‘Vladimir Putin’ Talk Show in U.K. Prompts Sharp Intake of Breath in Russia 英國BBC推「普亭脫口秀」 俄人驚呼
Whether it be the suspicion that he meddled in the Brexit referendum or the accusation that he ordered the poisoning of a former spy, President Vladimir Putin of Russia stirs strong emotions in Britain.
Now, the BBC is hoping to mine the Russian leader’s fame — or infamy — with a comedy series presented by a digital effigy of Putin, who cackles in a trailer for the program that his next great geopolitical victory will be to host the “No. 1 chat show in the U.K.”
“He doesn’t often get mocked and I don’t think that he’ll like it,” said Joanna Szostek, a lecturer in political communication at the University of Glasgow.
“It’s not going to help bilateral relations, obviously,” Szostek added, noting that Moscow was likely to see the show as politically motivated because it considered the BBC a propaganda arm of the British government. The tone of the show could feed the Kremlin narrative that Western criticism of Putin was driven by an anti-Russian agenda, she said.
The Putin caricature begins the trailer provocatively. “Greetings, people of the ‘United Kingdom’!” the digital puppet yells outside Buckingham Palace, miming air quotes in a less-than-subtle reference to the bruising political battles around Britain’s departure from the European Union and the fractious elections for the European Parliament .
In the first episode, planned to air on June 14, “Mr. Putin” — or “everybody’s favorite bear-wrestling global strongman,” as the BBC described him — will meet Alastair Campbell, the onetime spokesman for former Prime Minister Tony Blair.
The sharp intake of breath from observers of Russian politics was almost audible after the BBC’s announcement. Comments on Twitter from Moscow-based journalists and researchers included a face-palm emoji in reaction to the puppet’s accent and a warning that the broadcaster was “playing with fire.”
In Russia, such a caricature would be unthinkable nowadays. A show in the 1990s on the Russian network NTV, called “Puppets,” featured a cartoon figure of Putin and other prominent politicians, including former President Boris Yeltsin. But the show was discontinued soon after Putin assumed the presidency in 2000 and nothing like it has been shown on television since.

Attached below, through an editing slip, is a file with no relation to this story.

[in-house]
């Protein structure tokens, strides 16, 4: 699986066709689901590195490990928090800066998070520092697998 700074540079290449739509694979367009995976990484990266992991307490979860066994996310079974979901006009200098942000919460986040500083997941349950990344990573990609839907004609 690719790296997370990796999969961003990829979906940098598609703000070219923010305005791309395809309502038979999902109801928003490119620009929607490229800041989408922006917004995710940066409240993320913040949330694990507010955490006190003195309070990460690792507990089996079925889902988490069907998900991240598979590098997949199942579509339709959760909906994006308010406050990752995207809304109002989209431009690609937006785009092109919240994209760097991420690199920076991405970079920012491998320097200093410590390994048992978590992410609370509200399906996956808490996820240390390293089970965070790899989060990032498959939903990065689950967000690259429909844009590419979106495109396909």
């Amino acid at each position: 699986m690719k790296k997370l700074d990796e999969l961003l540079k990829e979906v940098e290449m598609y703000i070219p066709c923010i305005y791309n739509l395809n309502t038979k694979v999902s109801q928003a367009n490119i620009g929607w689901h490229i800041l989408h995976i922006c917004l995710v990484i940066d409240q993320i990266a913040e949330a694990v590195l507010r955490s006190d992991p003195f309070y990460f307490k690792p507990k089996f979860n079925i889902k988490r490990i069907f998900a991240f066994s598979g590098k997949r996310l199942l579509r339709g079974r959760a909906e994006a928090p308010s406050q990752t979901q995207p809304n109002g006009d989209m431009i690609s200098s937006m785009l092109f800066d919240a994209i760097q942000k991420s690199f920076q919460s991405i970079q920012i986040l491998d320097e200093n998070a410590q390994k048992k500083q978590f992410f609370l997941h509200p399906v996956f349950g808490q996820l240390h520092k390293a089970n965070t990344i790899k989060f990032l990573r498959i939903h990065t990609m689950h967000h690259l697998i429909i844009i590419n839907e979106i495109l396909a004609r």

文中俚語sharp intake of breath，則用來形容在聽聞意外或驚訝之事後的反應，其中intake指的是「吸氣」，又emoji（表情符號）是近幾年因即時通訊軟體及應用程式蓬勃發展而生的新單字，發源地是日本。
Mothra: Yin to Godzilla’s Yang 怪獸世界的陰與陽──摩斯拉與哥吉拉
Of all the legendary Japanese beasts in the new film “Godzilla: King of the Monsters” from Warner Bros., Mothra is perhaps the unlikeliest of terrors. There’s Godzilla, of course, a T. rex-like creature with atomic breath, and Rodan, a turbocharged pterodactyl. King Ghidorah, the villain of the piece, is an enormous dragon with batlike wings and three flame-throwing heads.
Mothra? At the beginning of the picture, she’s a newly hatched caterpillar.
What Mothra might lack in apparent fierceness, however, she more than makes up for in fans, at least in her native Japan. Since her first appearance in the Toho Studios film “Mothra” in 1961, the supersized moth has appeared in 16 movies, including the 1964 classic “Mothra vs. Godzilla,” the first cinematic meeting of the two titans.
Among the dozens of fearsome creatures in Toho’s 87-year history, Mothra is second only to Godzilla in appearances and starring roles.
“Godzilla: King of the Monsters,” which debuts May 31, is surprisingly Mothra’s first appearance in an American film.
Mothra has always been a force for good, communicating with us puny humans through a telepathic link with two even punier beings, the foot-tall Shobijin, twin female fairies played in the original 1961 film by the Japanese pop duo the Peanuts.
Unlike the capricious Godzilla, who goes from stomping Japan to bits in one movie to protecting it in another, Mothra is always a heroine, saving Japan from reptilian hotheads like Godzilla and protecting the cave-dwelling residents of Infant Island, who worship her as a goddess.
Sometimes she’s an egg, sometimes she’s a caterpillar, her life cycle repeated over and over, as the old Mothra “dies” and a new one hatches. “There’s even this theme of Christian imagery associated with her,” William Tsutsui, author of “Godzilla on My Mind: Fifty Years of the King of Monsters,” said.
Even so, the director of the new film, Michael Dougherty, didn’t want to change the core elements that have made Mothra one of Toho’s most beloved monsters.
“She’s a very benevolent character, whereas all the other kaiju are obviously a bit more prone to destruction,” he added, using the Japanese term for these movie monsters. “She’s the yin to Godzilla’s yang.”